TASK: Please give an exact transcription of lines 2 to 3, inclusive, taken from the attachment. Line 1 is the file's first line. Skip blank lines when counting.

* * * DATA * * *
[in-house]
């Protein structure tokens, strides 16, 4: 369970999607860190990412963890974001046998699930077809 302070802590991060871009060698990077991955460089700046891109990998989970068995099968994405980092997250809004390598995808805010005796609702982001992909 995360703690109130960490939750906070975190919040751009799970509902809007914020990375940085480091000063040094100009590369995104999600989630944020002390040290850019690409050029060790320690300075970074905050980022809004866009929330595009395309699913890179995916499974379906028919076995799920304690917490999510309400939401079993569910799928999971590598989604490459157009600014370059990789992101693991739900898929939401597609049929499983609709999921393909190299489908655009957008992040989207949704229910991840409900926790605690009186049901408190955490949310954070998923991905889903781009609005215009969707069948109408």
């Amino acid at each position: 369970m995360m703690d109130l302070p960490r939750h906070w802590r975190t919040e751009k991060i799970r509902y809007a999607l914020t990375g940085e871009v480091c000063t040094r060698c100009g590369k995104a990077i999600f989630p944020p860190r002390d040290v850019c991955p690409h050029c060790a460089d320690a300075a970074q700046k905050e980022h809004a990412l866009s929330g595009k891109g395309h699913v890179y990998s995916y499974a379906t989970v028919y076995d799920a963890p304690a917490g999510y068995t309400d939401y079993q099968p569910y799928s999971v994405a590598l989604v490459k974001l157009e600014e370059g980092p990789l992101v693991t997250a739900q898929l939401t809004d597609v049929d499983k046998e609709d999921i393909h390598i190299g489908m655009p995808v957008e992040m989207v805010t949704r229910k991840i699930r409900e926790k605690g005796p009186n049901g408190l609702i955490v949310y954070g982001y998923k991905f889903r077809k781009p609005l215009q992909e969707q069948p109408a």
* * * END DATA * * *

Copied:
């Protein structure tokens, strides 16, 4: 369970999607860190990412963890974001046998699930077809 302070802590991060871009060698990077991955460089700046891109990998989970068995099968994405980092997250809004390598995808805010005796609702982001992909 995360703690109130960490939750906070975190919040751009799970509902809007914020990375940085480091000063040094100009590369995104999600989630944020002390040290850019690409050029060790320690300075970074905050980022809004866009929330595009395309699913890179995916499974379906028919076995799920304690917490999510309400939401079993569910799928999971590598989604490459157009600014370059990789992101693991739900898929939401597609049929499983609709999921393909190299489908655009957008992040989207949704229910991840409900926790605690009186049901408190955490949310954070998923991905889903781009609005215009969707069948109408």
């Amino acid at each position: 369970m995360m703690d109130l302070p960490r939750h906070w802590r975190t919040e751009k991060i799970r509902y809007a999607l914020t990375g940085e871009v480091c000063t040094r060698c100009g590369k995104a990077i999600f989630p944020p860190r002390d040290v850019c991955p690409h050029c060790a460089d320690a300075a970074q700046k905050e980022h809004a990412l866009s929330g595009k891109g395309h699913v890179y990998s995916y499974a379906t989970v028919y076995d799920a963890p304690a917490g999510y068995t309400d939401y079993q099968p569910y799928s999971v994405a590598l989604v490459k974001l157009e600014e370059g980092p990789l992101v693991t997250a739900q898929l939401t809004d597609v049929d499983k046998e609709d999921i393909h390598i190299g489908m655009p995808v957008e992040m989207v805010t949704r229910k991840i699930r409900e926790k605690g005796p009186n049901g408190l609702i955490v949310y954070g982001y998923k991905f889903r077809k781009p609005l215009q992909e969707q069948p109408a």